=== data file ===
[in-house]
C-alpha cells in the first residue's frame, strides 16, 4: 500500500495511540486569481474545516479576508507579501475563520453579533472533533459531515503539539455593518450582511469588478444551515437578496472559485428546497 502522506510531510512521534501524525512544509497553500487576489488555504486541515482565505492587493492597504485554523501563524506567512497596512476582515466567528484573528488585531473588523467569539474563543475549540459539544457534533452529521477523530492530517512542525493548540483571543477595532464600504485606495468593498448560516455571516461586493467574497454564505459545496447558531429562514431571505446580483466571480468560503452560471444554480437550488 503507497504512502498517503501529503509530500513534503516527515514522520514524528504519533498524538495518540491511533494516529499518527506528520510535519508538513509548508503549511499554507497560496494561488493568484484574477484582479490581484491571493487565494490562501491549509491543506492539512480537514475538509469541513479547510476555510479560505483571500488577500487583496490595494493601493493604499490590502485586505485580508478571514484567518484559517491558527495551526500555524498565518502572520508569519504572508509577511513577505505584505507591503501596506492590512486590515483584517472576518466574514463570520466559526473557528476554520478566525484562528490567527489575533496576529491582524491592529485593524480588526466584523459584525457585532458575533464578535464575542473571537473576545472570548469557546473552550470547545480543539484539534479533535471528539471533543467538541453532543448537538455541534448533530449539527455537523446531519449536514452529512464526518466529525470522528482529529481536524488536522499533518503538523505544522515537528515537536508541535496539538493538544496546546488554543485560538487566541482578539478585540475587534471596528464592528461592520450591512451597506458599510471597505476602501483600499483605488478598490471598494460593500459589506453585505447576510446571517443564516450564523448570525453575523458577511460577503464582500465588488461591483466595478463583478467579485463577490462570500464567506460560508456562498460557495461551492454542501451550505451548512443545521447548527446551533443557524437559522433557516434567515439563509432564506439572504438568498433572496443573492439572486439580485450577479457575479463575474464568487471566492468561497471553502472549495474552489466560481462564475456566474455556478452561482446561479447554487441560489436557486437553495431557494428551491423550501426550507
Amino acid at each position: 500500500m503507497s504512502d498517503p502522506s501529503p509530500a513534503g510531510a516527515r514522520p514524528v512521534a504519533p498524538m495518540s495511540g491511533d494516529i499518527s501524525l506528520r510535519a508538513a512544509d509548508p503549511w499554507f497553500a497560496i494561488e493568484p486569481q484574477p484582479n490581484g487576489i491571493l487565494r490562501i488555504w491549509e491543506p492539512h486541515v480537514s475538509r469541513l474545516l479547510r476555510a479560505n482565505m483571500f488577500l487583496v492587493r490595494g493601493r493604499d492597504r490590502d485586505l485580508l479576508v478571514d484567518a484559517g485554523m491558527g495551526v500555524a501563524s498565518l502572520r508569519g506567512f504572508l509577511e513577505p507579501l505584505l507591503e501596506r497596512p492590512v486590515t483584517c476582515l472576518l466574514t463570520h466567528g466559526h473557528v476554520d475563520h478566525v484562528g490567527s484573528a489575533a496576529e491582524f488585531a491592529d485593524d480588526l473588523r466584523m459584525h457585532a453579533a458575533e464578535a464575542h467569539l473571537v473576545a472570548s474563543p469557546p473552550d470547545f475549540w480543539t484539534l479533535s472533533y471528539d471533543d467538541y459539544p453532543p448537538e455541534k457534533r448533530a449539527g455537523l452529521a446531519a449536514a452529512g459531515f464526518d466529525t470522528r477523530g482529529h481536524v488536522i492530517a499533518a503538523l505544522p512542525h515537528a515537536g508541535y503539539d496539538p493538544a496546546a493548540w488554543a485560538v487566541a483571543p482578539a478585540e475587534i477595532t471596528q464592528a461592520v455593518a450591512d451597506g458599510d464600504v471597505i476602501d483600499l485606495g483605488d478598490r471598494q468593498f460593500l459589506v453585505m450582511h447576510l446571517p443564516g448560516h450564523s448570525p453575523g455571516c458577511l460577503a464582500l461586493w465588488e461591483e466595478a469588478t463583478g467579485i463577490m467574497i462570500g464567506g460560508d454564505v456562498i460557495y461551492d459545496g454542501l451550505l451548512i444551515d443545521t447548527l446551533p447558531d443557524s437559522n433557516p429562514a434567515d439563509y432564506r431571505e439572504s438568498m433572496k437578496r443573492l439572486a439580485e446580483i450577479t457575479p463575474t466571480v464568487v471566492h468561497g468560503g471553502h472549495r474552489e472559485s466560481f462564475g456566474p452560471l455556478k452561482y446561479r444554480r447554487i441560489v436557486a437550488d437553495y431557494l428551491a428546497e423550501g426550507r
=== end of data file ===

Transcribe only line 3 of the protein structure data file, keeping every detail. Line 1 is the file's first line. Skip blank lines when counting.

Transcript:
Amino acid at each position: 500500500m503507497s504512502d498517503p502522506s501529503p509530500a513534503g510531510a516527515r514522520p514524528v512521534a504519533p498524538m495518540s495511540g491511533d494516529i499518527s501524525l506528520r510535519a508538513a512544509d509548508p503549511w499554507f497553500a497560496i494561488e493568484p486569481q484574477p484582479n490581484g487576489i491571493l487565494r490562501i488555504w491549509e491543506p492539512h486541515v480537514s475538509r469541513l474545516l479547510r476555510a479560505n482565505m483571500f488577500l487583496v492587493r490595494g493601493r493604499d492597504r490590502d485586505l485580508l479576508v478571514d484567518a484559517g485554523m491558527g495551526v500555524a501563524s498565518l502572520r508569519g506567512f504572508l509577511e513577505p507579501l505584505l507591503e501596506r497596512p492590512v486590515t483584517c476582515l472576518l466574514t463570520h466567528g466559526h473557528v476554520d475563520h478566525v484562528g490567527s484573528a489575533a496576529e491582524f488585531a491592529d485593524d480588526l473588523r466584523m459584525h457585532a453579533a458575533e464578535a464575542h467569539l473571537v473576545a472570548s474563543p469557546p473552550d470547545f475549540w480543539t484539534l479533535s472533533y471528539d471533543d467538541y459539544p453532543p448537538e455541534k457534533r448533530a449539527g455537523l452529521a446531519a449536514a452529512g459531515f464526518d466529525t470522528r477523530g482529529h481536524v488536522i492530517a499533518a503538523l505544522p512542525h515537528a515537536g508541535y503539539d496539538p493538544a496546546a493548540w488554543a485560538v487566541a483571543p482578539a478585540e475587534i477595532t471596528q464592528a461592520v455593518a450591512d451597506g458599510d464600504v471597505i476602501d483600499l485606495g483605488d478598490r471598494q468593498f460593500l459589506v453585505m450582511h447576510l446571517p443564516g448560516h450564523s448570525p453575523g455571516c458577511l460577503a464582500l461586493w465588488e461591483e466595478a469588478t463583478g467579485i463577490m467574497i462570500g464567506g460560508d454564505v456562498i460557495y461551492d459545496g454542501l451550505l451548512i444551515d443545521t447548527l446551533p447558531d443557524s437559522n433557516p429562514a434567515d439563509y432564506r431571505e439572504s438568498m433572496k437578496r443573492l439572486a439580485e446580483i450577479t457575479p463575474t466571480v464568487v471566492h468561497g468560503g471553502h472549495r474552489e472559485s466560481f462564475g456566474p452560471l455556478k452561482y446561479r444554480r447554487i441560489v436557486a437550488d437553495y431557494l428551491a428546497e423550501g426550507r